As a supervisory matter, the SAFE Banking Act would better coordinate oversight of the cannabis industry by giving the Financial Crimes Enforcement Network ("FinCEN") power to promulgate SAR guidance to financial institutions operating in the cannabis industry. It also directs the Federal Financial Institutions Examination Council to develop uniform guidelines for examining depository institutions that provide financial services to legitimate cannabis-related businesses, which should give banks more certainty in operating such programs.


Notwithstanding ideological differences among members of the Committee, the SAFE Banking Act appears to enjoy support across the political spectrum. This bipartisan consensus derives in substantial part from concern about the public safety risks from current arrangements that require cannabis businesses to operate almost entirely in cash.

1 More information about the hearing and a copy of the SAFE Banking Act is available here.

February 19, 2019


Several members and witnesses shared anecdotes about people injured or killed in armed robberies of cannabis dispensaries, which often hold large amounts of cash on premises because they cannot find banks to accept their deposits. Illustrating the magnitude of the problem, an employee of one of the few credit unions that takes deposits from the cannabis industry testified that her institution took in $529 million in cash from cannabis businesses in 2017 and 2018 alone. Absent a legislative fix, many lawmakers expressed concern about the amounts of cash that will continue to circulate among these businesses.

Violent crime is not the only risk this cash-based system presents. One witness, California State Treasurer Fiona Ma, explained that taxing authorities are hard-pressed to monitor cash-intensive businesses and, as a result, the risk of tax evasion will remain significantly elevated until cannabis businesses can access the regulated banking system.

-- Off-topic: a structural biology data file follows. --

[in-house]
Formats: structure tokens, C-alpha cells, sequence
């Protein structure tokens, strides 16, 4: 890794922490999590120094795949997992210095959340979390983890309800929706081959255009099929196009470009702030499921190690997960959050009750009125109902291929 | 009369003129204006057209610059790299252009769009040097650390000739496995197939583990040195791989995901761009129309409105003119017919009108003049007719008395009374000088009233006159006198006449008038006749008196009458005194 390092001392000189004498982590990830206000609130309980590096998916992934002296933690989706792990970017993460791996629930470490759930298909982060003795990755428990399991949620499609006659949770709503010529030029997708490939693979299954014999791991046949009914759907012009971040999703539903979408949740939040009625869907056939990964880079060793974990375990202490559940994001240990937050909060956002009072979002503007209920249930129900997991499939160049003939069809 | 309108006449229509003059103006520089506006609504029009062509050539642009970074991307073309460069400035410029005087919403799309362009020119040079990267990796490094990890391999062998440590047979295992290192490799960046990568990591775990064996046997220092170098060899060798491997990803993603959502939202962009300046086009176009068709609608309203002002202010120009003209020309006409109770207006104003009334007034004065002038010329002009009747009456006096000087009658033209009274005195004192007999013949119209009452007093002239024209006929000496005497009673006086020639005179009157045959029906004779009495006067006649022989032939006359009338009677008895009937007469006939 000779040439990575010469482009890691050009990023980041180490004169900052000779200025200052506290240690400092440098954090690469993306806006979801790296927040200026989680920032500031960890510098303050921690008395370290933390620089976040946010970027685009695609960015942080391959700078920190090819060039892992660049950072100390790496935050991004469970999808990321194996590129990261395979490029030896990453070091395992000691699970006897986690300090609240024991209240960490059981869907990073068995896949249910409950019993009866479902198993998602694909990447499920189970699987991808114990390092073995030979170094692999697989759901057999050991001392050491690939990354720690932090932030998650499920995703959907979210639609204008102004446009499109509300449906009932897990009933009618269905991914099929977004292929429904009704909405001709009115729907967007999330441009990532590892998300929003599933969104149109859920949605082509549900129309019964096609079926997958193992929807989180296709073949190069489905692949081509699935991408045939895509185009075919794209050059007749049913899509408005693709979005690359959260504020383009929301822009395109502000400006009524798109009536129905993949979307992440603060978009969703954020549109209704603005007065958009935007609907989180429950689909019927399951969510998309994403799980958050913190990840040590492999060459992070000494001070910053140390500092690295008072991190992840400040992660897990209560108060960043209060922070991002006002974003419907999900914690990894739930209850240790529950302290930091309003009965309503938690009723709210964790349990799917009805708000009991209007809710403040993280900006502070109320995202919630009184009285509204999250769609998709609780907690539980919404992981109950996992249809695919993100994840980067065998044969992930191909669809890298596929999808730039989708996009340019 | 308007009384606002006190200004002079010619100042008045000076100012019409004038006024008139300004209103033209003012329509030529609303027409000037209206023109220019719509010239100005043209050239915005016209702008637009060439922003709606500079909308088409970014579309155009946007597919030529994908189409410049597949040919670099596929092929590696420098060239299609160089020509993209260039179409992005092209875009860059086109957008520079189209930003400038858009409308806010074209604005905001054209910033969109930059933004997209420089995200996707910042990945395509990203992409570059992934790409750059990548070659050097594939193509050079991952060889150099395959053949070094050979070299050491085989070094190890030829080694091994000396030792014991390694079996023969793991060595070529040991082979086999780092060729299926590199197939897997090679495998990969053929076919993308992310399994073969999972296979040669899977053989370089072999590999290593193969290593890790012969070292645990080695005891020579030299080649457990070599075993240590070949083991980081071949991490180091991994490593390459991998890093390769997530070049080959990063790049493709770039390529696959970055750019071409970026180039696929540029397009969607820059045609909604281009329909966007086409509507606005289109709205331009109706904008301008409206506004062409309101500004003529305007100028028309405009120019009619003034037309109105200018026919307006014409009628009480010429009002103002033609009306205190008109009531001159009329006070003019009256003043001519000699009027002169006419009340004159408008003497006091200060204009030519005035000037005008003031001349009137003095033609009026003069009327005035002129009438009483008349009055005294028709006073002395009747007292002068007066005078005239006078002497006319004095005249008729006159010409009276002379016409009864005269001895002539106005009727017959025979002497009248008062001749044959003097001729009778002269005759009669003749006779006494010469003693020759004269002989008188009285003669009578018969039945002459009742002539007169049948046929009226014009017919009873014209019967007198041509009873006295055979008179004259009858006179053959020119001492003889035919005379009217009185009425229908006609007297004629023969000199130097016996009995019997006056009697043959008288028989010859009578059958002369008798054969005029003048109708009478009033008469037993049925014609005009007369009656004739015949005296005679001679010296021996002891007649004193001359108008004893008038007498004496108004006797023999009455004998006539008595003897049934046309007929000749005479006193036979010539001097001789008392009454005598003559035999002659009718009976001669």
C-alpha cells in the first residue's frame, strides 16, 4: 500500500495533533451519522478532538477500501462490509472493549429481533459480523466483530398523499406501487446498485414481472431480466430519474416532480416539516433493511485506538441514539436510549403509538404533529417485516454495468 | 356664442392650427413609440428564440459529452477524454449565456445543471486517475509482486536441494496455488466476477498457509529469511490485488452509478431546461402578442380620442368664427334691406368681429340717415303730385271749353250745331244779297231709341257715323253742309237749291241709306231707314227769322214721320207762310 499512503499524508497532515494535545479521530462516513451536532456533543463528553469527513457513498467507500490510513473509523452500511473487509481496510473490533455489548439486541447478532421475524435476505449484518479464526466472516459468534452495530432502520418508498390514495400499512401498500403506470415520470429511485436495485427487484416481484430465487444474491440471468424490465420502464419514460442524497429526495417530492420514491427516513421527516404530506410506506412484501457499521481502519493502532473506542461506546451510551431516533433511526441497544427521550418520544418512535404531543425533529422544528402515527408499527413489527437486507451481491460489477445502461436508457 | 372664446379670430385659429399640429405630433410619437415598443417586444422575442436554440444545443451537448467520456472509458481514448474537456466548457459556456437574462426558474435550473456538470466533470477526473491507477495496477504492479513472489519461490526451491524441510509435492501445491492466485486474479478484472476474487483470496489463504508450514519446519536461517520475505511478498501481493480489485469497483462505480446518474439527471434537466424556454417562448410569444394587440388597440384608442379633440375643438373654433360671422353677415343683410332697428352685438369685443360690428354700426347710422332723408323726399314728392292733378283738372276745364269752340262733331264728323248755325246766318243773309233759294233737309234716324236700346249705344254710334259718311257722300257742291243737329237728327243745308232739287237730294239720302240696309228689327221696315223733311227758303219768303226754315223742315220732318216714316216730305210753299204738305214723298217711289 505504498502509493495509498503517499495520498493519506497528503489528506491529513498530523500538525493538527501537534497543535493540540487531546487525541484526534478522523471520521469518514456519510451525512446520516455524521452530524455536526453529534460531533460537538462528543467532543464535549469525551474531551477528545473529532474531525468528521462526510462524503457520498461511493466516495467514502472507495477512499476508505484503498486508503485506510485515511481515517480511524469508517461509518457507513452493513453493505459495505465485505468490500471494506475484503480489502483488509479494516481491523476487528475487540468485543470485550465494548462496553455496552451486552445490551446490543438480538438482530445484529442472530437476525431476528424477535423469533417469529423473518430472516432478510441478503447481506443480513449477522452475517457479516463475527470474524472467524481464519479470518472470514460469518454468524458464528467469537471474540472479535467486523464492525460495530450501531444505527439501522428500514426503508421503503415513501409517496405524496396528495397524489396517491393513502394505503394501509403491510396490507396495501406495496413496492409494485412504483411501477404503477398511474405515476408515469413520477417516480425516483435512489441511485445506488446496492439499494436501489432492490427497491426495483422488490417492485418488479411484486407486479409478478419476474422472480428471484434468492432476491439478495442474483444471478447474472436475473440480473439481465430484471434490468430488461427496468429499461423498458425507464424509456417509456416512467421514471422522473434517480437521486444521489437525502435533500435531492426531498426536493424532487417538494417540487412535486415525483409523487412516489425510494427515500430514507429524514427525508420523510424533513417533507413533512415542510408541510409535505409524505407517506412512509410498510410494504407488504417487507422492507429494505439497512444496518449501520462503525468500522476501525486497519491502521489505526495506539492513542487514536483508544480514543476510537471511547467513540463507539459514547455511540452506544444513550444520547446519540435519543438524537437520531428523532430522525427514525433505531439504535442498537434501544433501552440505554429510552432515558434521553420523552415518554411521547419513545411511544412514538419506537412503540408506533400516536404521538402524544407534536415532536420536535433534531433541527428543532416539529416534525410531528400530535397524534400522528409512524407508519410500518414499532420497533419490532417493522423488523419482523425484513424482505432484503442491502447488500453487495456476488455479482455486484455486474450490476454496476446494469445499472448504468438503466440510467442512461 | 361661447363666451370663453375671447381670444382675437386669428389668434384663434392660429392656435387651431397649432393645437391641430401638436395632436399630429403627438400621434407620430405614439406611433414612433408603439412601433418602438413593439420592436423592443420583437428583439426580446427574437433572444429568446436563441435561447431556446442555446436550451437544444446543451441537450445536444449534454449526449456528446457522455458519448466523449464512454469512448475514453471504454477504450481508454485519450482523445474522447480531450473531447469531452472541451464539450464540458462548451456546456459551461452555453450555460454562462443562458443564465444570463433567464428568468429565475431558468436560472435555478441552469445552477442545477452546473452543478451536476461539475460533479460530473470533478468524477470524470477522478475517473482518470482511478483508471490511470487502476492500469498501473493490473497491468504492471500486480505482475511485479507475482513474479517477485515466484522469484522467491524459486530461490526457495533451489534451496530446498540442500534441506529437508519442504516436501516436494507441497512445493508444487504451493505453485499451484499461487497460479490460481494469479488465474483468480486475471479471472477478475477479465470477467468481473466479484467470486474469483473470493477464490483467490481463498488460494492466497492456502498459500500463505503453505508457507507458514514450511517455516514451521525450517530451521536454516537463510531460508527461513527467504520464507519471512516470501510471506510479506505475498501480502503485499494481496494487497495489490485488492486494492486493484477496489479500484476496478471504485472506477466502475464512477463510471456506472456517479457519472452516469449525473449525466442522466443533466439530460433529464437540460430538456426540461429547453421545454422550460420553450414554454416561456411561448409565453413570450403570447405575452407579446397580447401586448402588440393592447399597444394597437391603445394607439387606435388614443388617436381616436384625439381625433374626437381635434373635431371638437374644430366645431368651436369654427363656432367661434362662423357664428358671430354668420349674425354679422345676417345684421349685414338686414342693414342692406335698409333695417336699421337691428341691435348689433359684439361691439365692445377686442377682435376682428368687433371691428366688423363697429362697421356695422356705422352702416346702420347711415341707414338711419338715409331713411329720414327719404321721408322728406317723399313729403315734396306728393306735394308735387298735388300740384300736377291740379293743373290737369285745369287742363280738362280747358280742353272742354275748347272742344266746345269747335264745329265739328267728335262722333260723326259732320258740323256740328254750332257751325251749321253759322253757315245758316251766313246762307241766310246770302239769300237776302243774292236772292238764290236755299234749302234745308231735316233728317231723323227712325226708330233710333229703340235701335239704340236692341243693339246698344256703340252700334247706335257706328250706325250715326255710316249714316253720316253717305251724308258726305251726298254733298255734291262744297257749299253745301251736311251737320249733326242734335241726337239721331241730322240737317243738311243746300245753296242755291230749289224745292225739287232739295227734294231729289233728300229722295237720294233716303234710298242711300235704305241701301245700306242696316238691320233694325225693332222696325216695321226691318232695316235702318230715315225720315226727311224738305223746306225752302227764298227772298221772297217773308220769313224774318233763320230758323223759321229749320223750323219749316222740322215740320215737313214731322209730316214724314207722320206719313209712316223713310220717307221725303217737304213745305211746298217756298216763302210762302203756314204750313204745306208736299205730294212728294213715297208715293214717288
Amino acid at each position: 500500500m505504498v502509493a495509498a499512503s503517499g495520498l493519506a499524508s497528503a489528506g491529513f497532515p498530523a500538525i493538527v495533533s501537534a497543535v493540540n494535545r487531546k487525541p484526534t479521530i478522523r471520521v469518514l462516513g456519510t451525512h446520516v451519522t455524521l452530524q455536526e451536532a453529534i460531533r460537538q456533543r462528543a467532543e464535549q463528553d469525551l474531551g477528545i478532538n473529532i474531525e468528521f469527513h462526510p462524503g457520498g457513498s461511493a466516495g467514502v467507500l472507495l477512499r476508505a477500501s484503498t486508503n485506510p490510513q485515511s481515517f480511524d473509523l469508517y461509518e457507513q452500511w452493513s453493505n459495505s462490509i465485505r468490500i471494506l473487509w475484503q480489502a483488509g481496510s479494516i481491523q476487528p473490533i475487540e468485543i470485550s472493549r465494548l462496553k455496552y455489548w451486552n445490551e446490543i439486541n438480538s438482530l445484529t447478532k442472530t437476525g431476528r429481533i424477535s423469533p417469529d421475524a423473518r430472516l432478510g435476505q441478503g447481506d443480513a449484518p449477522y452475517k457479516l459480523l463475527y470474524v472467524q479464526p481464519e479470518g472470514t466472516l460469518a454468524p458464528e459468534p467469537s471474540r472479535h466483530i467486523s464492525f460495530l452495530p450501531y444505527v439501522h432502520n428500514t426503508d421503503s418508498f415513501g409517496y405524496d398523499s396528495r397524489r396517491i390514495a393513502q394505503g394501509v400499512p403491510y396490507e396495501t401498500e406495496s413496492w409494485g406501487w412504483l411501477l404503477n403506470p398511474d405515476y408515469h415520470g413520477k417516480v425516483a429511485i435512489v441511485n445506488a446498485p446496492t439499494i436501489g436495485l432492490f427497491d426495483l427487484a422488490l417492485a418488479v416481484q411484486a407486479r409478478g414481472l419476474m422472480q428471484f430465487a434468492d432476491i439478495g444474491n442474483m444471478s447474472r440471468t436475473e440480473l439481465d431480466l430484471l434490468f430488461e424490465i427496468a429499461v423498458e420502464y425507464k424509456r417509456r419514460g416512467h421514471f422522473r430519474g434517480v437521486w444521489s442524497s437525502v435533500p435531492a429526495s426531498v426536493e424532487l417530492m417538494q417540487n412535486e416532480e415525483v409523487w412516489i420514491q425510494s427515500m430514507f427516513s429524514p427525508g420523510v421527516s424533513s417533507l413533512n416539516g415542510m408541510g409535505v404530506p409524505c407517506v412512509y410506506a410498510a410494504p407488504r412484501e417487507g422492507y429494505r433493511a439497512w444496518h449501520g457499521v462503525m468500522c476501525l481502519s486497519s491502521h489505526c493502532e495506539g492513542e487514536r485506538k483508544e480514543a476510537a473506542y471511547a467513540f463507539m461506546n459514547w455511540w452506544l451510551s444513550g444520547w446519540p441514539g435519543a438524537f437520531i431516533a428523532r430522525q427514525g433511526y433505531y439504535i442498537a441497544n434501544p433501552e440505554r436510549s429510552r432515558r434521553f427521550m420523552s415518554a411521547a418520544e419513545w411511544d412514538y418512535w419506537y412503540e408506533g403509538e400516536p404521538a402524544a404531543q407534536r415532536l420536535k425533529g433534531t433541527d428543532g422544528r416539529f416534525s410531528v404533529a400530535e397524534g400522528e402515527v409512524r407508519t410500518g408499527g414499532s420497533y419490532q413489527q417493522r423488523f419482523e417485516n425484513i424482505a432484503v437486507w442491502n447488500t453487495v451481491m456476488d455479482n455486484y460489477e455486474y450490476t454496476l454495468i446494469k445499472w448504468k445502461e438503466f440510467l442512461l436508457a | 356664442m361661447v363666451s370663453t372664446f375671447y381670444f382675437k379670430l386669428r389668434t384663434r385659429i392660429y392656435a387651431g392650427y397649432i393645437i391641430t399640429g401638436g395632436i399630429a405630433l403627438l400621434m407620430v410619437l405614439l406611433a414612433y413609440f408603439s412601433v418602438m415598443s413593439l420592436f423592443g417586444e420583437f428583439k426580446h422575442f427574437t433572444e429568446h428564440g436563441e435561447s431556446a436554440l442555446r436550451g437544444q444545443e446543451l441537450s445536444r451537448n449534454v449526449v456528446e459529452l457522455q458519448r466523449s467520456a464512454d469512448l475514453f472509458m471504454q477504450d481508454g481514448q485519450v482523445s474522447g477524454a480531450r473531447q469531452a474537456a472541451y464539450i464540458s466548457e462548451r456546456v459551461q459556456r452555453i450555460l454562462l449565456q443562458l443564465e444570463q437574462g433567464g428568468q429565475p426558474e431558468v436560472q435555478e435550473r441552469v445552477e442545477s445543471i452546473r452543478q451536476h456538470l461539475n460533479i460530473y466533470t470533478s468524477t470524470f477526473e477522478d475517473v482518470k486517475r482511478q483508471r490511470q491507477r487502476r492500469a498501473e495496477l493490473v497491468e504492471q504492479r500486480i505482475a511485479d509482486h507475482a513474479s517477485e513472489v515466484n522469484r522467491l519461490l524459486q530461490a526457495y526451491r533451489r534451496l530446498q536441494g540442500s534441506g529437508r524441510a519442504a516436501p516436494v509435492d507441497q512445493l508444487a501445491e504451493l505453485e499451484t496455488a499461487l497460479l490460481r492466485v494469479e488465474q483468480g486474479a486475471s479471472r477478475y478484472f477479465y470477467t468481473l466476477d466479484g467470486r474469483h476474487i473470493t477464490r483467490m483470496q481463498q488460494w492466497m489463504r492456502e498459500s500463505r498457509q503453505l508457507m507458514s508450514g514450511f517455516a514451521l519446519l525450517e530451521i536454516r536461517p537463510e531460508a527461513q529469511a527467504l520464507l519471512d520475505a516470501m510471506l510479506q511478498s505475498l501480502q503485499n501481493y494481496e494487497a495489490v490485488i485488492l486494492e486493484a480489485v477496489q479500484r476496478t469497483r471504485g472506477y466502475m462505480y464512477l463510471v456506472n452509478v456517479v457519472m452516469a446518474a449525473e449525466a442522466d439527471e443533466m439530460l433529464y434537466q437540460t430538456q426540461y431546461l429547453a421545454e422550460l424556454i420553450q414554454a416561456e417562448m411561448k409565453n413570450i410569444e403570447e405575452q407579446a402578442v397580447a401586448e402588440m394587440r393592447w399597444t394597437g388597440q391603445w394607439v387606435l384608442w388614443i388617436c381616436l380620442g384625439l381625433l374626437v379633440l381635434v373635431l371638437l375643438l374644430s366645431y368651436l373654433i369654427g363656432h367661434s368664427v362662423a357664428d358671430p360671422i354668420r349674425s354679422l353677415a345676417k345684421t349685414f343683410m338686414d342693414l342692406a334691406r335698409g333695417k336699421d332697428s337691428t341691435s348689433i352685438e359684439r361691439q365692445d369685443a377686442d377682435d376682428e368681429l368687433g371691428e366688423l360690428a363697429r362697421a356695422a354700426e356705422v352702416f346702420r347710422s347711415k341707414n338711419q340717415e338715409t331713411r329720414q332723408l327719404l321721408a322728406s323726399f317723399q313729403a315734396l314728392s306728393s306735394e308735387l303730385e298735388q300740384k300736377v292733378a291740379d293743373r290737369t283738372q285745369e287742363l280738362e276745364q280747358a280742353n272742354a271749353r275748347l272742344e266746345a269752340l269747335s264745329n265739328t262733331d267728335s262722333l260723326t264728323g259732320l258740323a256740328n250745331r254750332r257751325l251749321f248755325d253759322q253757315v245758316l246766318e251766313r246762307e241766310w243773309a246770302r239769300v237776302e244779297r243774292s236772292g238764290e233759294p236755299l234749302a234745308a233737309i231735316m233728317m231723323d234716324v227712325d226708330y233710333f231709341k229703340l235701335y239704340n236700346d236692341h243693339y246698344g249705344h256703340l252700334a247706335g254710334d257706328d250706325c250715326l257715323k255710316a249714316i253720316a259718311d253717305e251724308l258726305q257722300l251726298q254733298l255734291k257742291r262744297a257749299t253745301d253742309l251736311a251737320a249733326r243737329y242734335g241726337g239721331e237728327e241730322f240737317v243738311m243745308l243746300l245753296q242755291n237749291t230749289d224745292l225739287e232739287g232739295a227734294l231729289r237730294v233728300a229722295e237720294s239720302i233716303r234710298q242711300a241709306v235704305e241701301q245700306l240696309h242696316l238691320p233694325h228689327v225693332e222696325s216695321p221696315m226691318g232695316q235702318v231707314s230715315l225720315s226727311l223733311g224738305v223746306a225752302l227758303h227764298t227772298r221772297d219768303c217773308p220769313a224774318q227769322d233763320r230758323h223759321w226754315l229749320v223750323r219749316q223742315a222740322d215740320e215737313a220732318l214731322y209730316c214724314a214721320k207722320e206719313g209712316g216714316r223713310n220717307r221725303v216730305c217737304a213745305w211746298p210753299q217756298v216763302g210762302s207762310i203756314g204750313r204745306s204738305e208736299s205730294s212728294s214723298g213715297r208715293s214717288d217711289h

The HFSC also focused on operational and other difficulties cannabis businesses face because they cannot use traditional banks. For instance, critical service providers such as equipment suppliers and power companies are reluctant to serve cannabis businesses, even though their activities are entirely lawful in the states where they operate. There are consequences to individuals working in the industry as well. A witness who owns several Washington D.C. medical cannabis dispensaries, Corey Barnette, explained that he must pay his employees in cash, and that these workers have difficulty accessing credit or even renting homes because of their source of income.

In something of a surprise, witnesses on the whole reported being comfortable with the current SAR filing system and FinCEN guidance. The Chief Risk Officer of an Oregon credit union and the CEO of a Washington community bank both argued that any federal legislation that is ultimately passed should not substantively alter SAR filing requirements; however, several Committee members noted that regulators should be involved with drafting the legislation to ensure integration with the existing antimoney laundering framework.

Among members who oppose cannabis legalization, there was disagreement as to whether the SAFE Banking Act charts the appropriate course. Some asserted that adding new laws to the legal framework without comprehensively addressing the issue by de-scheduling cannabis, or removing it from the Controlled Substances Act ("CSA"), would merely sow further confusion in the industry. Meanwhile, Representative Andy Barr (R-KY) pointed to the 2018 Farm Bill as a model for how Congress could address cannabis legalization in this way. Still other members noted that full-scale legalization might be politically difficult to achieve.